Upstream Works Collaborative is hard to define.
Co-founder Beth Katz describes the goals of her one-year-old nonprofit with terms more befitting a startup, aiming “to be the most responsive, adaptive, productive, innovative, supportive group possible.” The organization’s mission statement—“working together to support thriving and equitable communities”—is almost comically broad.
Perhaps the clearest summary comes via negation: “I think of Upstream Works as a tool to get things done,” says co-founder Julia Katz, Beth’s wife. “I don’t think of it as a volunteer opportunity.”
Essentially, Upstream empowers individuals to quickly respond to their community’s needs through charitable means—facilitating funding for projects, matching specialists with those with complementary skills, and bridging the gap between the nonprofit world’s false dichotomy of “community members” and “practitioners.” The name highlights the organization’s belief in “going upstream” to address the root causes of issues: not solving one-off problems, but finding and eliminating their underlying cause.
The eleven-person nonprofit, featuring specialists in urban design, food equity, affordable housing, transit planning, and more, has already sparked a variety of signature efforts: Durham Bowls, which pairs local chefs with school nutrition managers to build healthier lunches in Durham Public Schools; Point4Health, a tactical urbanism project that improves grocery store accessibility for affordable housing residents in Maplewood; and Bull City Rebuilds, which raised nearly $38,000 for those families and businesses affected by the April 10 explosion on Duke Street.
The idea began with conversations among co-founders Beth and Julie Katz and Linden Thayer. Beth Katz and Thayer pursue food equity through Food Insight Group, their B-corporation; Julia Katz inhabits the adjacent if distinct field of affordable housing. They were facing the same struggles in tackling community problems, as the litany of steps required—to access grants, engage the right local stakeholders, and even design a website and logo—quickly overwhelmed them. The inevitable outcome, says Beth Katz, “is not so much shortcomings on projects—it’s the absence of projects.”
They could’ve launched separate nonprofits, says Julia Katz, but instead they built a more versatile solution. With Upstream, potential collaborators apply to join; if accepted, they can apply to develop a project (which must fit Upstream’s mission, focus on equity, and include interdisciplinary teamwork) or find fiscal sponsorship for grants or tax-deductible donations through Upstream’s 501c(3) status.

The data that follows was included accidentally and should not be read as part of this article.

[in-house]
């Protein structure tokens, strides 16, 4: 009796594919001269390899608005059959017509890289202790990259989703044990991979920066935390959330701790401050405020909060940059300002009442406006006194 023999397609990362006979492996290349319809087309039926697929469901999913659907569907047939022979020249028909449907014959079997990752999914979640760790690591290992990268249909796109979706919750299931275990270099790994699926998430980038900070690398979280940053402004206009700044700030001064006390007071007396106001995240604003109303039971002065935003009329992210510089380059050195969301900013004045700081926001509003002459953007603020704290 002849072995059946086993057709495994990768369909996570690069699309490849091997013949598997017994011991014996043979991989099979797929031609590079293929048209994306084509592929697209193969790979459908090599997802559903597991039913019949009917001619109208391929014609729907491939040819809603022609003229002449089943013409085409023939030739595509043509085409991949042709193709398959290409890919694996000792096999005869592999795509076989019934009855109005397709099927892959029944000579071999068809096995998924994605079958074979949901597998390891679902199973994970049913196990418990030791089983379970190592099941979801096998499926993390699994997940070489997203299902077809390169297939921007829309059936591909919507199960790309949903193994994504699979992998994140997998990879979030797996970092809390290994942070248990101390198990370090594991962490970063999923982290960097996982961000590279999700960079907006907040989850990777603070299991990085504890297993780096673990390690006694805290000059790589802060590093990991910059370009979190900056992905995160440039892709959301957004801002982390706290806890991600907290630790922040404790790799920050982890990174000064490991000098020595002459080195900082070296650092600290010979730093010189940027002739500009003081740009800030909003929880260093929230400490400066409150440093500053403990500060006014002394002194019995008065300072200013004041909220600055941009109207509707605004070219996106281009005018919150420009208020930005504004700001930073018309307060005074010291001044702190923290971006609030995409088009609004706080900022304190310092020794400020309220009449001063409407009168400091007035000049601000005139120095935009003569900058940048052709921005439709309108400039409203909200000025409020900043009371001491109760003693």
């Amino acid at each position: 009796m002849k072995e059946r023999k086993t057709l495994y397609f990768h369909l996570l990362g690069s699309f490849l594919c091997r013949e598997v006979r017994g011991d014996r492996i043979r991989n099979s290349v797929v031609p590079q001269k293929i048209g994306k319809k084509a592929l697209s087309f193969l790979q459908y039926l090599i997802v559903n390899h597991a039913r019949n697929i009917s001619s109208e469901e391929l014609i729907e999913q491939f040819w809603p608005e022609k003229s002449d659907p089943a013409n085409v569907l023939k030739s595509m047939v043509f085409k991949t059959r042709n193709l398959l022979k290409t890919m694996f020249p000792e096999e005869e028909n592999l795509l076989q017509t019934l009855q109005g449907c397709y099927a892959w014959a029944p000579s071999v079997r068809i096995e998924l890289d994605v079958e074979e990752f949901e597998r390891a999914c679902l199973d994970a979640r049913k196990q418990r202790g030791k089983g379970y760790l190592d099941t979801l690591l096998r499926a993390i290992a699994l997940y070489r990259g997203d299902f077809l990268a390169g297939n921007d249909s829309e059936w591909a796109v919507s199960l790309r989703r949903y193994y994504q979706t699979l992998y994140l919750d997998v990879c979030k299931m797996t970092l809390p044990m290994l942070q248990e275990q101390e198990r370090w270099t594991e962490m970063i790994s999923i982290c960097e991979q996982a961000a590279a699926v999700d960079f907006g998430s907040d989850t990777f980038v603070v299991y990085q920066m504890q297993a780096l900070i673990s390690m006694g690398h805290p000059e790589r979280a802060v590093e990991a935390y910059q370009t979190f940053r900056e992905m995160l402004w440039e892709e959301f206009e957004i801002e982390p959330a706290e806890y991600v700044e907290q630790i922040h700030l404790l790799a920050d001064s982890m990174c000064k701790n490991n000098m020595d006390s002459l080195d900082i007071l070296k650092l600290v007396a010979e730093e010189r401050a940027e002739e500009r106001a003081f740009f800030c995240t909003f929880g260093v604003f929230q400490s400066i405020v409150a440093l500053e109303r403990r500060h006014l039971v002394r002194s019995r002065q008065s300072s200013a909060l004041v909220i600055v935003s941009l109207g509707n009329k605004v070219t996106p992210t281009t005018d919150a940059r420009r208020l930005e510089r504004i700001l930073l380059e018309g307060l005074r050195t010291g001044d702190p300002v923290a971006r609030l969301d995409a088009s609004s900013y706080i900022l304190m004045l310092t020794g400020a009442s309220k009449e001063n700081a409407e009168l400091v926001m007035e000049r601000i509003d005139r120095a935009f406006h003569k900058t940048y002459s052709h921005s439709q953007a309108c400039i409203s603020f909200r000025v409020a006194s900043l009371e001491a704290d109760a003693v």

Much of Upstream’s appeal, says Beth Katz, is in creating “a structure through which people can do their best work.”
“There isn’t a job in everyone’s exact, perfect spot in their field,” says Julia Katz.
By fostering discussions among individuals in divergent areas, Upstream enables them to find or build projects that match their passions. Additionally, this often independent work leads to “self-selecting,” says collaborator and designer Rebekah Miel. The collective structure allows for the sharing of resources, such as accounting and legal services, professional development, or even Adobe access.
Miel created the Bull City Rebuilds GoFundMe in the immediate aftermath of the Duke Street explosion. Her initiative led to the “slightly terrifying” situation of having to equitably disburse thousands of dollars, but it also led to something more: Less than two weeks after the blast, United Way, in conjunction with Upstream and other partners, started the Durham One Fund, which puts in place both a standing fund and a system for creating community response teams to help meet needs following future disasters.
Miel’s success hints at the impacts Upstream might have: Durham Bowls isn’t just making tastier school lunches; it’s also addressing programmatic underfunding and the power of minor tweaks to combat budget shortfalls. Point4Health highlights a neighborhood’s food insecurity but also larger failings around accessibility, like the lack of a city policy requiring affordable housing for seniors to be next to a bus stop.
Currently, collaborators aren’t paid, and Upstream has no office. But that also means it has less overhead and can be more selective in its projects. And with a startup’s flexibility, Upstream can launch ideas faster, as demonstrated by Bull City Rebuilds. Its goals will determine its structure, not vice versa.
Upstream’s future isn’t clear: Its co-founders aren’t aiming for exponential growth, although they’ll need to grow to sustain their work. But Julia Katz, in explaining Point4Health, lands on the potential value this collaborative could have. As a member of Durham’s Bicycle and Pedestrian Advisory Commission, she knows that the city wants temporary changes to neighborhoods to demonstrate the desire for crosswalks and bike lanes.
“Part of [Point4Health] is a first example of how a community can do it, but there are a lot of hurdles,” she says. “And so I’m showing the city: If you want people to do this, it needs to be made easier to do.”
This is a corollary for Upstream’s efforts. Improving equity is nice, but the co-founders know precisely the uphill climb it requires. So together, they’re making it a little less difficult.
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